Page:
Little Brook Trout

It wasn’t long before Mason was propped on my back again on the trailhead to Upper Hazard Lake near McCall, ID. I heard it was the place to catch brook trout, and I’ve wanted to photograph more brookies for the passed three years. With Upper Hazard lake being an easy hike while toting a kid, off we went to prospect for trout.

We had struck gold on the hike up; that’s if you count berries as gold, and we certainly do.  The grouse whortleberry was in full harvest mode and plentiful. The little berry is roughly the size of a BB and hard to pluck off the plant rather than just smash it still attached. Still, as we hiked Gracy would stop and pick twenty or so berries at a time to feed Mason, who devoured them quickly with not so much as a thank you. When the small handfuls were gone, Mase would buck his legs lightly, kicking my side muttering little “mmmm, mmmm” sounds. We took that as his way of telling us he  wanted more.

Picking those little berries takes time, a lot of time, but it made the hike up fun for Mason. I took the little guy off my back after we had reached our destination, and gave him the best view of the lake as I rigged up to fish.

Gracy took Mason out of the pack to discover, once again, that he was quite the explorer. The first thing he did was run towards the lake to get in it, but Gracy was there to lead him the other way. Kiwi followed Mason closely. Not out of love, but waiting for the opportunity to pick up an inevitably dropped lunch item.

Both Gracy and Mason were enjoying some time around the lake, as I set off to fish.

Finding a spot to cast around a mountain lake can be a challenge in itself. I figured with brook trout in the lake I better tie on a smaller fly to start. The little green beetle is my go-to fly for such an occasion. The fly hit the surface of the water and out of the depths shot three little torpedo awards. A tiny mouth engulfed my fly, and a little hook-set did the trick. As the little fish fought to get away I realized I hadn’t even set my camera for underwater shots. A little slack in my line was all the fish needed to spit my fly, and off it swam as I set up my camera.

With as many fish that came up to hit my fly on the first cast, I wasn’t worried if I was going to catch another one. I fired my fly out onto the water and, of course, nothing took. I searched left and right with not so much as a hint of a fish. Where did they go? I asked myself sending my fly out again. Slam!
A hit!
This time I was ready for pictures. I took my camera out and flicked it on. The fish was going crazy as I held it out at arms length, but I still took some shots.

I easily took over one hundred shots of fish before realizing the shutter speed was still a little too fast, and my pictures were coming out dark.

A slight adjustment corrected the problem, and this time I could easily see the fish on the small monitor of the camera.

Taking pictures of fish can be a real pain. First off they don’t like to stay still, therefore 80% of the photos end up blurry or with only a quarter of the fish in the shot. However, when a shot does turn out, to me it is worth the effort.

With over a thousand shot taken, I had confidence that at least one would turn out, and there was still plenty of time left in the day.  On the hike around the lake I ran into a multitude of huckleberry bushes that were ready for picking. I knew Mason would love them, so I did something I never thought I would do. I stopped fishing.

I found both Mom and Mason not far from where I had stopped. They were on their way to come and see me when they too had discovered the huckleberries.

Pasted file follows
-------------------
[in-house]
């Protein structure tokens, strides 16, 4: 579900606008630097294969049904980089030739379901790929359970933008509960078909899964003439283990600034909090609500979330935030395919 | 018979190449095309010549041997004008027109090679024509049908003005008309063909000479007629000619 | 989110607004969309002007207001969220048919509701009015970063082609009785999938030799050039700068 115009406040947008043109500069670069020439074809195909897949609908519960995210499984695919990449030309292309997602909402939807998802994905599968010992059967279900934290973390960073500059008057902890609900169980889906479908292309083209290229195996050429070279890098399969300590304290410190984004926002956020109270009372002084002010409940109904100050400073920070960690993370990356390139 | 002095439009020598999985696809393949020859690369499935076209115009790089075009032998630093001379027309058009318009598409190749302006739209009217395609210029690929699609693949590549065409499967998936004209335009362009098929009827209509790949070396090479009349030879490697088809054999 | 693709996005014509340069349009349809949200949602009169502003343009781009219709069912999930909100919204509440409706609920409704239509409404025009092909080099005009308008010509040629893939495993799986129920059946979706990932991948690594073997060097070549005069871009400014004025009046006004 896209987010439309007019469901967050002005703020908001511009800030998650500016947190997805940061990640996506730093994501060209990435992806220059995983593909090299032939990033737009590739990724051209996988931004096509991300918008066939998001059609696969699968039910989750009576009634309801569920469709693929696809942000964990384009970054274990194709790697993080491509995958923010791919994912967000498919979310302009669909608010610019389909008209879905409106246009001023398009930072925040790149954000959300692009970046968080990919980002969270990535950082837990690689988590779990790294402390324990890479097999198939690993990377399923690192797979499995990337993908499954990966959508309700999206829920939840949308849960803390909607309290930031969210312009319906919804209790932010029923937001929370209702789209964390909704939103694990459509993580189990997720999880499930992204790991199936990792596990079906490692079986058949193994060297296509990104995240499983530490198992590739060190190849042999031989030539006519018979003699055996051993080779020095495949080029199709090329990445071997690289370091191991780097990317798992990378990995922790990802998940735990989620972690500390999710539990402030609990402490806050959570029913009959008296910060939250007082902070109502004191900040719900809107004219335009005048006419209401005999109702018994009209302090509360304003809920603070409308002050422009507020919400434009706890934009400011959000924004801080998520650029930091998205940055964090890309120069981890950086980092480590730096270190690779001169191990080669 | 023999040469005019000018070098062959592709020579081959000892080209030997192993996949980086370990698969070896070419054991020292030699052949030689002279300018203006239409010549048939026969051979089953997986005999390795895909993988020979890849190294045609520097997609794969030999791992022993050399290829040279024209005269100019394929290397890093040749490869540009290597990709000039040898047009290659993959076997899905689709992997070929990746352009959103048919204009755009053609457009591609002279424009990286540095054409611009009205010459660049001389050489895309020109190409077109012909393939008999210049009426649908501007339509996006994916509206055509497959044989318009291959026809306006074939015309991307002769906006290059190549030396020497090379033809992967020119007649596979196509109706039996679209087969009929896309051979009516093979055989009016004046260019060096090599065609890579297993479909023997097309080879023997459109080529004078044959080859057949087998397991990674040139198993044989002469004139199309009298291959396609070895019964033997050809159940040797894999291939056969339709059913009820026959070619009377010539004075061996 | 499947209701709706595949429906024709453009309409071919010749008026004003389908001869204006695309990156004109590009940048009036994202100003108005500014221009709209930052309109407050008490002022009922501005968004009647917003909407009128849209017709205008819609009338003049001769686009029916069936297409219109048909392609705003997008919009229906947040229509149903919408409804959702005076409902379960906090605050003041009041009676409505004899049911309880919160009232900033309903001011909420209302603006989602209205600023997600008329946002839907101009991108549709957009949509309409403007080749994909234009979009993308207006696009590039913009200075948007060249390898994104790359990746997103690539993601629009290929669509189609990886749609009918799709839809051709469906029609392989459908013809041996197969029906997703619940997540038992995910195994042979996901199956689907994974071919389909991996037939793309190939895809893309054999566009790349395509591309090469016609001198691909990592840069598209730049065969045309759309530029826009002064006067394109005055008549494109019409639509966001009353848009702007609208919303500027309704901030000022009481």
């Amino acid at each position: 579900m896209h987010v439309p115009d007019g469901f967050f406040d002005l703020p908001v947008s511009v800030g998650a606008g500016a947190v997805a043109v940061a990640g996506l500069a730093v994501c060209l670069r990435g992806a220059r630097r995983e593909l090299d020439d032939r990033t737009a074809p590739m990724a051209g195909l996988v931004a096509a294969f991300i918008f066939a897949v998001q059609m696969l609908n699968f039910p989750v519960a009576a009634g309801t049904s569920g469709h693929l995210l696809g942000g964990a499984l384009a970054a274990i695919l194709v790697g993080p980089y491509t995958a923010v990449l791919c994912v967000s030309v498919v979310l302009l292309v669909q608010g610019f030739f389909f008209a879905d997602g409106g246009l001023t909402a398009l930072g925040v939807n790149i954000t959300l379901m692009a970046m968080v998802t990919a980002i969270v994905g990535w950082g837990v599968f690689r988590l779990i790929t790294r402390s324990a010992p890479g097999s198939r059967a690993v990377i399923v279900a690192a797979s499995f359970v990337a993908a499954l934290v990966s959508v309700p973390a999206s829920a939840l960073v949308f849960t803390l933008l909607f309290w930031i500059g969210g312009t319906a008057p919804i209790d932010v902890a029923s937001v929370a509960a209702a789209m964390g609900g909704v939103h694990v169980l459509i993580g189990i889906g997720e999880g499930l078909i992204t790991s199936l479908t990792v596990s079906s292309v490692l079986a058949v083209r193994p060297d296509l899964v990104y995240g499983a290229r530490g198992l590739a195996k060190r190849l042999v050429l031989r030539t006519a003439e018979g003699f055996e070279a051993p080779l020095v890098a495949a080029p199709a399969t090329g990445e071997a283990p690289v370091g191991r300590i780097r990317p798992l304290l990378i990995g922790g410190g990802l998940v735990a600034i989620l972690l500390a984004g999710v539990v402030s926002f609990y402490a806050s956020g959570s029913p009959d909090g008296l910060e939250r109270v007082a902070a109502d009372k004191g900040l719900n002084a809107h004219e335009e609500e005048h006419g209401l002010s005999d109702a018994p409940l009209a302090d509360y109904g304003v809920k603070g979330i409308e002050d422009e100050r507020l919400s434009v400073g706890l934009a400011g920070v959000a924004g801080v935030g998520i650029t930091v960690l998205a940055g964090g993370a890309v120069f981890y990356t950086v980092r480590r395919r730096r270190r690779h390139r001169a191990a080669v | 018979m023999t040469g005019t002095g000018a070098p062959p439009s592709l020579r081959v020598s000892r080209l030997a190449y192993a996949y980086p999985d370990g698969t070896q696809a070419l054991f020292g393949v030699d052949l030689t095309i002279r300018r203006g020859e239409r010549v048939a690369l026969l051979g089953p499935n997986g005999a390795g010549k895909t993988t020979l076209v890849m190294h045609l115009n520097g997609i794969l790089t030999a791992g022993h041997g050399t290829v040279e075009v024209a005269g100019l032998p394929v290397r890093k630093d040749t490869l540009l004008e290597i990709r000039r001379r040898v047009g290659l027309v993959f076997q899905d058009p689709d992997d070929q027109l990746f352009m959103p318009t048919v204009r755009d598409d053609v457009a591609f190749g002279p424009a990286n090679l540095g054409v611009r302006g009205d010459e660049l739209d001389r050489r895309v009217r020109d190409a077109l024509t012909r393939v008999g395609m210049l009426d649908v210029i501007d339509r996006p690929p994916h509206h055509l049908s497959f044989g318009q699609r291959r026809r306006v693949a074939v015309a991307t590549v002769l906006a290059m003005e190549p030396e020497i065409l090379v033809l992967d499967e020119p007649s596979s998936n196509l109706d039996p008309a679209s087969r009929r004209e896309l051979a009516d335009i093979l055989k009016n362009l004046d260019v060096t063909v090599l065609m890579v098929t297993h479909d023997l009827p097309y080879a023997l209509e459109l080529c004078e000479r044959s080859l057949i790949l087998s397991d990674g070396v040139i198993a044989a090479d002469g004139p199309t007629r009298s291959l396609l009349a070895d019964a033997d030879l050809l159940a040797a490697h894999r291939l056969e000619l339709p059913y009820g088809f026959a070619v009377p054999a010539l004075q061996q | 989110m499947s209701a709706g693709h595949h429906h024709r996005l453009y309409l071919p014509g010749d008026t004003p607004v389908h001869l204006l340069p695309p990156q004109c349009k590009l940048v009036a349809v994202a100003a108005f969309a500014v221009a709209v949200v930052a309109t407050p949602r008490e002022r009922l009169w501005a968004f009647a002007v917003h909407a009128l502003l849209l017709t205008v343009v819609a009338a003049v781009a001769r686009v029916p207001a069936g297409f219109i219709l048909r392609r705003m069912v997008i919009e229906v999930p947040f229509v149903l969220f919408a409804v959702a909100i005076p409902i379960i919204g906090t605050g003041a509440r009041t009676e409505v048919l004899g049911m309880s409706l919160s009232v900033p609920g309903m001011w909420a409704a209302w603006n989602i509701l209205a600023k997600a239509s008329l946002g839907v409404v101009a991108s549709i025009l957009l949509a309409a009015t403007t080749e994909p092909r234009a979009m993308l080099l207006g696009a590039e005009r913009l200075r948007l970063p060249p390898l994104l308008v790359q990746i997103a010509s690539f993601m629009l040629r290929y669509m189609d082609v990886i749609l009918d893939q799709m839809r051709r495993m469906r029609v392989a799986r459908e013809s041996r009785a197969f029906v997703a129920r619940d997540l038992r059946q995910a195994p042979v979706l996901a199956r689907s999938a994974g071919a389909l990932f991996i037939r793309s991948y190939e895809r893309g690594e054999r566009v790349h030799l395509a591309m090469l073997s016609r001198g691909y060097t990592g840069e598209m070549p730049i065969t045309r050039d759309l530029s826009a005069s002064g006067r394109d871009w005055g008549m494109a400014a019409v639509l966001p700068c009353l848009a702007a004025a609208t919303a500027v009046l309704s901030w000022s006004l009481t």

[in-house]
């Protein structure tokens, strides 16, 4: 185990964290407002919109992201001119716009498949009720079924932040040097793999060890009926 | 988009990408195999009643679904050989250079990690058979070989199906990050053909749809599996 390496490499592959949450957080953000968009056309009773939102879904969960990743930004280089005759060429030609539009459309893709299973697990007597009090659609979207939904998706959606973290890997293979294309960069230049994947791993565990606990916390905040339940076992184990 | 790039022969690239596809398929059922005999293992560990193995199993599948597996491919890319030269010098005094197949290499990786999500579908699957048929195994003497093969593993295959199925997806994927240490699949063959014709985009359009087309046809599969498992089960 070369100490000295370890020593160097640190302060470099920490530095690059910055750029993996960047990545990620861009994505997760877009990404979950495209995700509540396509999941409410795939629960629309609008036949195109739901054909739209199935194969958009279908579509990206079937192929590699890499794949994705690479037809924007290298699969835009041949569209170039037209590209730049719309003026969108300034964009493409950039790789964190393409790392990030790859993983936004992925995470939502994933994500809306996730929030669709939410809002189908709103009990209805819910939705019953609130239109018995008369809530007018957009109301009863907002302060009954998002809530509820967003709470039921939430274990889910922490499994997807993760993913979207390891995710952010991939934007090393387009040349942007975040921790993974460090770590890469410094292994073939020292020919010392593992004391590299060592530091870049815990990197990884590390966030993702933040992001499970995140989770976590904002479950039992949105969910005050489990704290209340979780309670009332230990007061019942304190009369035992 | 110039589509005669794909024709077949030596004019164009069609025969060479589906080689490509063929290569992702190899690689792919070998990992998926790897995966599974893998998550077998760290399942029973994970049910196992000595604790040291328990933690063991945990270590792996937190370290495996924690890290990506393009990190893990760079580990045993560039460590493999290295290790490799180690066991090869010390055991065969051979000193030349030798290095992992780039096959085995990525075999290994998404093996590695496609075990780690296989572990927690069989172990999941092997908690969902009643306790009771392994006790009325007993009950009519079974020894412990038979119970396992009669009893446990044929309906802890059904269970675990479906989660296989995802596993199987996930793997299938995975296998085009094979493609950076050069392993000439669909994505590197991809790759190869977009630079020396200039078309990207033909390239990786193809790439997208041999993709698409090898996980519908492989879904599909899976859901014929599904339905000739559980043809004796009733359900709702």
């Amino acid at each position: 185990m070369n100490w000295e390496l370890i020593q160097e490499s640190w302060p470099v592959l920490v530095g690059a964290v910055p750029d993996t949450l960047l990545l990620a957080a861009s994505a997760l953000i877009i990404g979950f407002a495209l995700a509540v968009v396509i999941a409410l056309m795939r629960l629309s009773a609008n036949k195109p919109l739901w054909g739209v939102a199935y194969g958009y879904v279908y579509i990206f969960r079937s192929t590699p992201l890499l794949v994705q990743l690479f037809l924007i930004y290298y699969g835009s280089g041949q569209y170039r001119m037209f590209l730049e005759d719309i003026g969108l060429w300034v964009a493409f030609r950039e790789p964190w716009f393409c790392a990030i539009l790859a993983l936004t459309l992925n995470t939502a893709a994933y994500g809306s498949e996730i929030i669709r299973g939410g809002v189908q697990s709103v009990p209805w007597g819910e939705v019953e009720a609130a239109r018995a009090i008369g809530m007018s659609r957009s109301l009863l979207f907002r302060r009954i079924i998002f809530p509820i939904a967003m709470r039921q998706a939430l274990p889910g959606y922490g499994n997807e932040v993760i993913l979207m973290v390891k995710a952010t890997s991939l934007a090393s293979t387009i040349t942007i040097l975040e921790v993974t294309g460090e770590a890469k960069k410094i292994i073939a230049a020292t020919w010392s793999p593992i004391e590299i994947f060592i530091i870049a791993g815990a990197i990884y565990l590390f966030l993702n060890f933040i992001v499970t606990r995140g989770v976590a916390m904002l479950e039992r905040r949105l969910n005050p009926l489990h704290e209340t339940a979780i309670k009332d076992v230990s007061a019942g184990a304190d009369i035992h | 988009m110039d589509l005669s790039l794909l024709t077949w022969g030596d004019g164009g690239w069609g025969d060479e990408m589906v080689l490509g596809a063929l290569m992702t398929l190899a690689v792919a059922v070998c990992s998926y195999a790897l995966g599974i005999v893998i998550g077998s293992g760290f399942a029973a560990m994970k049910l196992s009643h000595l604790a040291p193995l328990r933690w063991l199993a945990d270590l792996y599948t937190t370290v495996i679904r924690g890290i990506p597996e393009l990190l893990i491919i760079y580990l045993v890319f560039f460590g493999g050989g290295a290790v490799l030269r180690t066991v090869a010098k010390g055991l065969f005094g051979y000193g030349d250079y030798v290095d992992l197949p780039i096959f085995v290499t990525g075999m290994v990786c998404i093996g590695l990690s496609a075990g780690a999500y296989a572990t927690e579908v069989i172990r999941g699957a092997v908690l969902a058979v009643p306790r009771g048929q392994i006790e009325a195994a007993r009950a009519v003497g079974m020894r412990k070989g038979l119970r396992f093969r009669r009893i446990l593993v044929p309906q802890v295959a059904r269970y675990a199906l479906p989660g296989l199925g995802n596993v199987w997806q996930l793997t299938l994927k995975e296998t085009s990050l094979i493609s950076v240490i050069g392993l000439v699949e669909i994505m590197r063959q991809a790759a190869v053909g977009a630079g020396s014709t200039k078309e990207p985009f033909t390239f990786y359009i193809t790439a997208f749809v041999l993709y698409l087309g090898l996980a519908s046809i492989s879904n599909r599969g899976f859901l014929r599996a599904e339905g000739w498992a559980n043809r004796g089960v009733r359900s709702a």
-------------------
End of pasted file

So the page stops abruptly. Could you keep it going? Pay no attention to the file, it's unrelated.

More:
“Hey!” I said happily, not expecting to see them this far around the lake.
“This kid.” Gracy said, playfully.
“He won’t stop eating huckleberries. Look what happens when there are no more.”
I watched Mason happily plucked the last berry from his mom’s hand and pop it into his mouth.

Almost immediately after he had stuck the berry in his mouth, Mason was looking for another one. He grabbed his mom’s hand and lifted it up to to check if there were any huckleberries underneath it. Upon discovering there were none he dropped her hand and started to shake his fist at her while making the “Mmmm, Mmmmm, Mmmmm” sound.  Gracy started picking more, but it wasn’t fast enough for Mase. He started to hyperventilate with anticipation, shaking his hand at his mom all the while.
“Jiminy Christmas!” I said, picking a huckleberry and handing it to my kid. Before this moment he had yet to recognized my existence, but with a berry in my hand I became someone of importance.

“Okay, man, come over here. We are going to catch a fish together.” I said, and brought Mason over to the bank. I held up my fly rod and Mason grabbed the cork with his huckleberry stained fingers.

With the lightest flick, Mason and I prepared a roll cast to send the little green beetle out into the lake. I was surprised that he had the patience to watch as I gave the beetle a little twitch, and had to make another cast. Still his little eyes were fixed on the fly, and finally a fish hit.
“There it is, man!” I said, and together we reeled in his fish.

Mason was happy to see the fish and went to touch it, but the little brook trout flopped itself off the hook. It landed in the tall grass near Mason’s feet, and by the time I got my fingers under its body it had to go back into the water. A little flick of my hand shot the fish into the water, and we all watched as it flicked its tail once, twice, and after a third flick it was gone. Mason struggled to get into the lake after the fish, but Gracy held him tight. The walk back to the car seemed long due to Mason’s need for more berries. But I am happy to report that we made it all the way home without any berry “blowouts” from Mason in his car seat. Instead he waited until the next morning after breakfast. What a purple mess.

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